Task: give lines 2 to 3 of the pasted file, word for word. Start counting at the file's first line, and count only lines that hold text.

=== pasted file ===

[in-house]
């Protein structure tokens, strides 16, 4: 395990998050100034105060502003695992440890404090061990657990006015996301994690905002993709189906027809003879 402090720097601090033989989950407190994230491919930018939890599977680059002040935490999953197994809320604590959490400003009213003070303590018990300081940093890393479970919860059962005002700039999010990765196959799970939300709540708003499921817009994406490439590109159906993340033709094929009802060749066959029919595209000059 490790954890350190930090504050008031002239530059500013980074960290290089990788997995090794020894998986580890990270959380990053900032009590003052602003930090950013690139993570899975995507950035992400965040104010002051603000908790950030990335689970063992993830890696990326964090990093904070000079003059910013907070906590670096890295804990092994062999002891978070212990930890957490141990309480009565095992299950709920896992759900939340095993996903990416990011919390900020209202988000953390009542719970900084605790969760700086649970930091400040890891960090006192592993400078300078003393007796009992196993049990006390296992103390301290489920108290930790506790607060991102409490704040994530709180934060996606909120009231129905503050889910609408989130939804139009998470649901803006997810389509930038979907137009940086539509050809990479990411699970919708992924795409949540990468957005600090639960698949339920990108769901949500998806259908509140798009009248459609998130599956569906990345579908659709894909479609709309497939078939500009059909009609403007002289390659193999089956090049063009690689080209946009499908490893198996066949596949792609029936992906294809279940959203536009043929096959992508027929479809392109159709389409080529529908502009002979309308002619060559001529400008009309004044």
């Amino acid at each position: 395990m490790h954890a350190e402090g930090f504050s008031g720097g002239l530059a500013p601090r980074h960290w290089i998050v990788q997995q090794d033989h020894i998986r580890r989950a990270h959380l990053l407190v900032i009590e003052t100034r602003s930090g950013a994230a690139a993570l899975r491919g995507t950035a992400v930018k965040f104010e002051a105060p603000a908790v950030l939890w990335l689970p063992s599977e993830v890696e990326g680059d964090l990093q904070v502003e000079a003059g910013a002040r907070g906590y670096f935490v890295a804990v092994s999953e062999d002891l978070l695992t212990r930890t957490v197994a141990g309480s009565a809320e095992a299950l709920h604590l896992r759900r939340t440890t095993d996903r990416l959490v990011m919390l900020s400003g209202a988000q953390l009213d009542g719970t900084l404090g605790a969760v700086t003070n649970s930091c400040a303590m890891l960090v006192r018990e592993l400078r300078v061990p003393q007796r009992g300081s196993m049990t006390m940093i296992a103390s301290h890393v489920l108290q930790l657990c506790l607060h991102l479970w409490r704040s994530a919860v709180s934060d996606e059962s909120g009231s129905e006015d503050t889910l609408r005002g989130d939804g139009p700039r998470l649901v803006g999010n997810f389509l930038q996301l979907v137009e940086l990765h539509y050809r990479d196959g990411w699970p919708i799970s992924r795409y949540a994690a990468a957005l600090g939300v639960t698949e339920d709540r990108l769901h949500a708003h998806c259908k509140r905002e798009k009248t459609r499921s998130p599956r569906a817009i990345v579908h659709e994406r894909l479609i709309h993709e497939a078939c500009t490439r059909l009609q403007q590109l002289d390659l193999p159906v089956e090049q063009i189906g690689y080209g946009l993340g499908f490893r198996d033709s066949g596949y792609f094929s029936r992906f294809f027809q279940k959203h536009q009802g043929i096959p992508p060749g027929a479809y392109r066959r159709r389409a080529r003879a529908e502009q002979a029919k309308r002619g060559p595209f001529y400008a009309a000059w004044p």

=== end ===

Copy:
């Protein structure tokens, strides 16, 4: 395990998050100034105060502003695992440890404090061990657990006015996301994690905002993709189906027809003879 402090720097601090033989989950407190994230491919930018939890599977680059002040935490999953197994809320604590959490400003009213003070303590018990300081940093890393479970919860059962005002700039999010990765196959799970939300709540708003499921817009994406490439590109159906993340033709094929009802060749066959029919595209000059 490790954890350190930090504050008031002239530059500013980074960290290089990788997995090794020894998986580890990270959380990053900032009590003052602003930090950013690139993570899975995507950035992400965040104010002051603000908790950030990335689970063992993830890696990326964090990093904070000079003059910013907070906590670096890295804990092994062999002891978070212990930890957490141990309480009565095992299950709920896992759900939340095993996903990416990011919390900020209202988000953390009542719970900084605790969760700086649970930091400040890891960090006192592993400078300078003393007796009992196993049990006390296992103390301290489920108290930790506790607060991102409490704040994530709180934060996606909120009231129905503050889910609408989130939804139009998470649901803006997810389509930038979907137009940086539509050809990479990411699970919708992924795409949540990468957005600090639960698949339920990108769901949500998806259908509140798009009248459609998130599956569906990345579908659709894909479609709309497939078939500009059909009609403007002289390659193999089956090049063009690689080209946009499908490893198996066949596949792609029936992906294809279940959203536009043929096959992508027929479809392109159709389409080529529908502009002979309308002619060559001529400008009309004044």
């Amino acid at each position: 395990m490790h954890a350190e402090g930090f504050s008031g720097g002239l530059a500013p601090r980074h960290w290089i998050v990788q997995q090794d033989h020894i998986r580890r989950a990270h959380l990053l407190v900032i009590e003052t100034r602003s930090g950013a994230a690139a993570l899975r491919g995507t950035a992400v930018k965040f104010e002051a105060p603000a908790v950030l939890w990335l689970p063992s599977e993830v890696e990326g680059d964090l990093q904070v502003e000079a003059g910013a002040r907070g906590y670096f935490v890295a804990v092994s999953e062999d002891l978070l695992t212990r930890t957490v197994a141990g309480s009565a809320e095992a299950l709920h604590l896992r759900r939340t440890t095993d996903r990416l959490v990011m919390l900020s400003g209202a988000q953390l009213d009542g719970t900084l404090g605790a969760v700086t003070n649970s930091c400040a303590m890891l960090v006192r018990e592993l400078r300078v061990p003393q007796r009992g300081s196993m049990t006390m940093i296992a103390s301290h890393v489920l108290q930790l657990c506790l607060h991102l479970w409490r704040s994530a919860v709180s934060d996606e059962s909120g009231s129905e006015d503050t889910l609408r005002g989130d939804g139009p700039r998470l649901v803006g999010n997810f389509l930038q996301l979907v137009e940086l990765h539509y050809r990479d196959g990411w699970p919708i799970s992924r795409y949540a994690a990468a957005l600090g939300v639960t698949e339920d709540r990108l769901h949500a708003h998806c259908k509140r905002e798009k009248t459609r499921s998130p599956r569906a817009i990345v579908h659709e994406r894909l479609i709309h993709e497939a078939c500009t490439r059909l009609q403007q590109l002289d390659l193999p159906v089956e090049q063009i189906g690689y080209g946009l993340g499908f490893r198996d033709s066949g596949y792609f094929s029936r992906f294809f027809q279940k959203h536009q009802g043929i096959p992508p060749g027929a479809y392109r066959r159709r389409a080529r003879a529908e502009q002979a029919k309308r002619g060559p595209f001529y400008a009309a000059w004044p």